White-box vs. Black-box complexity of search problems: Ramsey and graph property testing

Ilan Komargodski, Moni Naor, Eylon Yogev

Research output: Contribution to journalArticlepeer-review

9 Scopus citations


Ramsey theory assures us that in any graph there is a clique or independent set of a certain size, roughly logarithmic in the graph size. But how difficult is it to find the clique or independent set? If the graph is given explicitly, then it is possible to do so while examining a linear number of edges. If the graph is given by a black-box, where to figure out whether a certain edge exists the box should be queried, then a large number of queries must be issued. But what if one is given a program or circuit for computing the existence of an edge? This problem was raised by Buss and Goldberg and Papadimitriou in the context of TFNP, search problems with a guaranteed solution. We examine the relationship between black-box complexity and white-box complexity for search problems with guaranteed solution such as the above Ramsey problem. We show that under the assumption that collision-resistant hash function exists (which follows from the hardness of problems such as factoring, discrete-log, and learning with errors) the white-box Ramsey problem is hard and this is true even if one is looking for a much smaller clique or independent set than the theorem guarantees. This is also true for the colorful Ramsey problem where one is looking, say, for a monochromatic triangle. In general, one cannot hope to translate all black-box hardness for TFNP into white-box hardness: we show this by adapting results concerning the random oracle methodology and the impossibility of instantiating it. Another modelwe consider is that of succinct black-box, where the complexity of an algorithm is measured as a function of the description size of the object in the box (and no limitation on the computation time). In this case, we show that for all TFNP problems there is an efficient algorithm with complexity proportional to the description size of the object in the box times the solution size. However, for promise problems this is not the case. Finally, we consider the complexity of graph property testing in the white-box model. We show a property that is hard to test even when one is given the program for computing the graph (under the appropriate assumptions such as hardness of Decisional Diffie-Hellman). The hard property is whether the graph is a two-source extractor.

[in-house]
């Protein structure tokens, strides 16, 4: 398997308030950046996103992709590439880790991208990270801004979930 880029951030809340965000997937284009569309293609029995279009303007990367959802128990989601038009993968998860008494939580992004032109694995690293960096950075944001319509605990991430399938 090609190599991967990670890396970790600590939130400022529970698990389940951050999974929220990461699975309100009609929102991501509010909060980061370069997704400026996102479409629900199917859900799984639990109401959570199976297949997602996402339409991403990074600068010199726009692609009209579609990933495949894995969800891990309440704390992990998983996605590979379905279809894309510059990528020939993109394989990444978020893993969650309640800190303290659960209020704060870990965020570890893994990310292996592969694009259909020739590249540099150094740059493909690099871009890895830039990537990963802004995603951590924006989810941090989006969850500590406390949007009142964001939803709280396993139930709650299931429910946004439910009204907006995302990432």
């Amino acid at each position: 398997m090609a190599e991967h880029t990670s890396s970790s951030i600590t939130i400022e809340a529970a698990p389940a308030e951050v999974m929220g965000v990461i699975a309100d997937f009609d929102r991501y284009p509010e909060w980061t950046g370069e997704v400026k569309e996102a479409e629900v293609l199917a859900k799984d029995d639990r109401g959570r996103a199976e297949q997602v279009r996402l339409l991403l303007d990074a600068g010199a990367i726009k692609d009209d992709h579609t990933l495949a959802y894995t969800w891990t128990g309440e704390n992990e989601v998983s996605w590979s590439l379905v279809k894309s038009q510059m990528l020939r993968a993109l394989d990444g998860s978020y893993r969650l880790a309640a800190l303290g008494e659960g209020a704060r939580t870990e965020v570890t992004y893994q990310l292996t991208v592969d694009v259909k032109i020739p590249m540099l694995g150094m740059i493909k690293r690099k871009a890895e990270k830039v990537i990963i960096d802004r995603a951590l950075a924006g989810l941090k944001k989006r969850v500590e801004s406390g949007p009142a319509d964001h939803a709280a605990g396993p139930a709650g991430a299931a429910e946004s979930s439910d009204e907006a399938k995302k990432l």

Original languageAmerican English
Article number34
JournalJournal of the ACM
Issue number5
StatePublished - Jul 2019
Externally publishedYes

Bibliographical note

Publisher Copyright:
© 2019 Association for Computing Machinery.


  • Black-box hardness
  • Ramsey theory
  • White-box hardness


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